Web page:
On the other side of the Firth of Clyde to the Novantae, the Epidii had their home, separated from the rest by a low and narrow peninsula (today that region is known as Kintyre); its southern side is ended by a promontory, which the inhabitants formerly called the Epidian promontory, today the Mull of Kintyre; this more recent word means a head of land. This western shore is badly known to our author, nor does this peninsula in him resemble its real self. But it will be sufficient to review with him those peoples. Today these are shores inhabited by rare colonists, rough, rocky, pierced by frequent lochs, girded by a great number of islands, few of which respond in size, while many are rocks rather than islands. When this is the appearance of things today, what is to be hoped of Roman times.

The Cerones peoples held all that is assigned to Argyll, or Argadia as some wish, and even more. For under these peoples are assigned Covalia (Cowal) between the modern Loch Long and the previously mentioned Loch Fyne, Knapdale, which borders the nearest Epidii, Lorne, and the rest as far as the loch which our author describes under the name of the River Itys, which divides these from Lochaber. He names in this tract a long river bursting into the western ocean. But there is no river of any worth in that whole tract; hence it is a reasonable suspicion, that that already mentioned loch, which has the name Long, ought to be restored and the name of the river, where there is none, deleted.

Moving along that coast, the first to be met are the Creones; their homes are held today by various chieftains, divided into small territories and barbarian sub-regions, all on the sea-shore. Their modern names cannot be rendered in Latin, however I shall give them as they are: Ardgour, Kingairloch, Morvern, Ardnamurchan, Sunart, Moydart, Arisaig, Morar, Knoydart, Glenelg, Kintail, and Lochaber itself, which is greater than all the others whether in extent of lands or in their richness. Our author places in this tract the river Itys, which is really a loch, as far as Inverlochy, a famous castle in Lochaber, where at the first beginnings of our kingdom the kings had a pleasing habitation. There the river Lochy, increased by many smaller ones, flows into that loch which today has the name Loch Eil.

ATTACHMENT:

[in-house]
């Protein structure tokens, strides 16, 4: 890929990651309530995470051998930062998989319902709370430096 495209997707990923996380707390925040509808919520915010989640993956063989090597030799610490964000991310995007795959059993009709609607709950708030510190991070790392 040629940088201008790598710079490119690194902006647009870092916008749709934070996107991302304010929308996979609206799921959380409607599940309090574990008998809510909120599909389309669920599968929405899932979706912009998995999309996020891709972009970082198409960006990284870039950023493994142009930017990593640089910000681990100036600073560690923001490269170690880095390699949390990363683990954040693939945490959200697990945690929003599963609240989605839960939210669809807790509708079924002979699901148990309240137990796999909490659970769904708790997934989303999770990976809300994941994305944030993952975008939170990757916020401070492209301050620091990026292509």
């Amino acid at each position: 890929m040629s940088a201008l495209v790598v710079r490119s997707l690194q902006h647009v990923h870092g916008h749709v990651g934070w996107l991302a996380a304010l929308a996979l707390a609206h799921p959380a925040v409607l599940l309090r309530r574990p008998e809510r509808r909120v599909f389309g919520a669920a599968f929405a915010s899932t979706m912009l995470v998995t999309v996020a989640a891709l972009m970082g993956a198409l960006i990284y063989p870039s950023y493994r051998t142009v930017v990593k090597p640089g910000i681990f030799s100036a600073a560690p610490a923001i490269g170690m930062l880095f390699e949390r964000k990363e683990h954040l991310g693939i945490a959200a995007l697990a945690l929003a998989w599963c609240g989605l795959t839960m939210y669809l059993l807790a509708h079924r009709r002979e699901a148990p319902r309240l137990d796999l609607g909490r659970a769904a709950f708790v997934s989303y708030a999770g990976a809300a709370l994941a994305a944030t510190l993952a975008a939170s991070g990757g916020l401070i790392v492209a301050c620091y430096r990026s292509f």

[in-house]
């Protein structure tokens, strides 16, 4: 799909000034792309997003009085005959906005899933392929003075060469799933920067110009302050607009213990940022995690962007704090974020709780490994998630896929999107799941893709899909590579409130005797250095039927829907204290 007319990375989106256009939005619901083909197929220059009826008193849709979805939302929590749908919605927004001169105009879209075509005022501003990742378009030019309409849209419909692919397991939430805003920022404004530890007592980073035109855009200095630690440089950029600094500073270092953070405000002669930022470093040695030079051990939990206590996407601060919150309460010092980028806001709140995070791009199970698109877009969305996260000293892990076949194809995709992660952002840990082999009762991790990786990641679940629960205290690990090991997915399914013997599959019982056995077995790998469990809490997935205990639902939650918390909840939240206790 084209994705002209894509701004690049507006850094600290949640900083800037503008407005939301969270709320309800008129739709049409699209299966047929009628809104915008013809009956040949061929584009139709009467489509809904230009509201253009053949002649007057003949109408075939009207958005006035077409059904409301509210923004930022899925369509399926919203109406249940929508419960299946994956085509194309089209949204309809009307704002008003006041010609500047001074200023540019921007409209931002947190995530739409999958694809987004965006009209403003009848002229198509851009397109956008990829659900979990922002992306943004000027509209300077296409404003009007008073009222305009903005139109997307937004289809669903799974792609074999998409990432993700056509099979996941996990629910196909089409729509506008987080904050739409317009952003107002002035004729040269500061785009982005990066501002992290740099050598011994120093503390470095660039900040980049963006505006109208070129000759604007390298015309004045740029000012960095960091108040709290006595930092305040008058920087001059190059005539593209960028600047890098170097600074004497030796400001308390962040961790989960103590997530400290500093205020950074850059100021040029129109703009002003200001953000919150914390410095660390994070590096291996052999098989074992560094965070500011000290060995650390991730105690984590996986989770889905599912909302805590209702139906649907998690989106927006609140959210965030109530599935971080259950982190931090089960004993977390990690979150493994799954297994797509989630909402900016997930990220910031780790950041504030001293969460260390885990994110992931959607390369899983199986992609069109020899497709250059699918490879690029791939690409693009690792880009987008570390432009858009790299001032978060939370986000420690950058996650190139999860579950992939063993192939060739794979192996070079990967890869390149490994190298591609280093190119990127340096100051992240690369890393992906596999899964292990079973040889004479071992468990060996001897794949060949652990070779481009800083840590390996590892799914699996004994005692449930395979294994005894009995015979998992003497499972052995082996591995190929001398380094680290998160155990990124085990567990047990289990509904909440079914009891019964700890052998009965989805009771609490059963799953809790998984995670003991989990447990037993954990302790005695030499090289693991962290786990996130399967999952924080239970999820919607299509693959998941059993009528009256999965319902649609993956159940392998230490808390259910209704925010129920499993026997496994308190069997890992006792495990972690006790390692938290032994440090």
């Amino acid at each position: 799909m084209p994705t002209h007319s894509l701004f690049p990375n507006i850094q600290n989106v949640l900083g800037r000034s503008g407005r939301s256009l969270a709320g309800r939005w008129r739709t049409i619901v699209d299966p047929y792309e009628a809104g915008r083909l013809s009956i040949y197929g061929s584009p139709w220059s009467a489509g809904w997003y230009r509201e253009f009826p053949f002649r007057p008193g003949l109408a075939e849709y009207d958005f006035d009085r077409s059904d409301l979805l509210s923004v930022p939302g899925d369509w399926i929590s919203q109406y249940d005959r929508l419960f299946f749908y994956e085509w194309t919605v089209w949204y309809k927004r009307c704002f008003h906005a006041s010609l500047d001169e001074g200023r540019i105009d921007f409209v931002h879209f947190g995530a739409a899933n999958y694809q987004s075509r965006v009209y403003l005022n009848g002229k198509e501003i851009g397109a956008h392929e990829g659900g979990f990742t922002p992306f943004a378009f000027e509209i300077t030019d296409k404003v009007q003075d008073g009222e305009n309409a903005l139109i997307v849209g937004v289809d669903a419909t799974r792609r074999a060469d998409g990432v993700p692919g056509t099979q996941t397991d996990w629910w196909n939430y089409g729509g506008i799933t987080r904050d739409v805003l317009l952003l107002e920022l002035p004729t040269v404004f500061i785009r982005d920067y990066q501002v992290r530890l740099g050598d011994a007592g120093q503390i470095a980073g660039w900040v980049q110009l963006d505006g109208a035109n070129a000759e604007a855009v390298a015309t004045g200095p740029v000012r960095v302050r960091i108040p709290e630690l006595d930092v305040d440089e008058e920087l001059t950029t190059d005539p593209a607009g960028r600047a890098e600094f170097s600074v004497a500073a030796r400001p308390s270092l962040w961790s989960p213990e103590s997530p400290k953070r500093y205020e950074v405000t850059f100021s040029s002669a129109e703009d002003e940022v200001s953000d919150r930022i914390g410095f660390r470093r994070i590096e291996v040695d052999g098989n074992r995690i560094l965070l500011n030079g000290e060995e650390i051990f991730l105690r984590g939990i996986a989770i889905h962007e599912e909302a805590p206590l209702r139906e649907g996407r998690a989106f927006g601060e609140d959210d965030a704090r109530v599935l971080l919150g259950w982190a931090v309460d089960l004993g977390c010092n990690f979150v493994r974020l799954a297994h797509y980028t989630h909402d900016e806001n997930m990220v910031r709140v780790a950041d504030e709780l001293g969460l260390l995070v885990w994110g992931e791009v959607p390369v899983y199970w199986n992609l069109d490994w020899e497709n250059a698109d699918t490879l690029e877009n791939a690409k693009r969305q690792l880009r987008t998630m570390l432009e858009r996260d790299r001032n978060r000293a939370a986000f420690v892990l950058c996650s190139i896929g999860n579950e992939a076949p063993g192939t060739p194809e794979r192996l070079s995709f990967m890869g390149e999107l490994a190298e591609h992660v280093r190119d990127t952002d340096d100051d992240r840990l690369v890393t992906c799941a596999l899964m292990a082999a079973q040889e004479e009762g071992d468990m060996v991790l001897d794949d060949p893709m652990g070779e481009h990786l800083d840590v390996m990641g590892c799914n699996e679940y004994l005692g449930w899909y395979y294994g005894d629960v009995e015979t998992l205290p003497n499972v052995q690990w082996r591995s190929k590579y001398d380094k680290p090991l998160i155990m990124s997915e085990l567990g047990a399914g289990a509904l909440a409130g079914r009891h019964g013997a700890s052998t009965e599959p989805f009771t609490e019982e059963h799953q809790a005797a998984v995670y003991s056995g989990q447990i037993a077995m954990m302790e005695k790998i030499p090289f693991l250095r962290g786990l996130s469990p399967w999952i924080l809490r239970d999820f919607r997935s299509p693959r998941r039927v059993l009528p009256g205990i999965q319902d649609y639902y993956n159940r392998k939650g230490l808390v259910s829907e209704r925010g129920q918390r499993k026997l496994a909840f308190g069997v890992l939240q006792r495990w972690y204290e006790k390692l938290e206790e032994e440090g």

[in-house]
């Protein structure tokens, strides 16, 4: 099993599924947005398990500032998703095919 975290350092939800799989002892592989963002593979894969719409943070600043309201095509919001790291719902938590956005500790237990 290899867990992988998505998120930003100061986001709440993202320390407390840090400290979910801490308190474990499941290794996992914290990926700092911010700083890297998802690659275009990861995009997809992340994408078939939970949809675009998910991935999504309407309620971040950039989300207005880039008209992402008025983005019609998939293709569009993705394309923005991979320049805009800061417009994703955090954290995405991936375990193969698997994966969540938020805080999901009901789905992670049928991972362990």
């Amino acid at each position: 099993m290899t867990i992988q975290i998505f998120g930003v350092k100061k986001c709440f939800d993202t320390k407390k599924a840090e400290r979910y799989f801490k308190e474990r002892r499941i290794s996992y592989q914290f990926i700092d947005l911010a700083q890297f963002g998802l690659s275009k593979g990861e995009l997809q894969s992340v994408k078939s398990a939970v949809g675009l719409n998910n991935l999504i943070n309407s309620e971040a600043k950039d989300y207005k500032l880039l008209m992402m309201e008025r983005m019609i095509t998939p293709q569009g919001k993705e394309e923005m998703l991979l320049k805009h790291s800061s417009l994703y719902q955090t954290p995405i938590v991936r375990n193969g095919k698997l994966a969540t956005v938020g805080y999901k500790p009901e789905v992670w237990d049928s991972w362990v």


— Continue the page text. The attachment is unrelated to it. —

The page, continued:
Next on the coast are the Carnonacae, where the land is broken by the loch called Volsas by Ptolemy, today known by the name of the lake of Brienna (Loch Broom), a known fishery for herring. This whole coast, as far as the promontory named Orcas, is pierced by an amazing number of lochs; that this has been the form of things here from the beginning of the world is suggested by the rocky shores everywhere, which have never yielded to the Ocean. These peoples the Carnonacae constitute part of Ross, since it stretches to both seas. The river Nabeus makes for the sea in the sub-region today called Assynt, under the name Traligill. This land, like the conterminous Eddrachillis (which if translated means the land between two straits) is barren, rough, uncultivated; there is nothing here worthy of note except the promontory extending to the farthest northern parts, with the name Orcas or Tarvedrum, which today is called Parro or Faraid Head.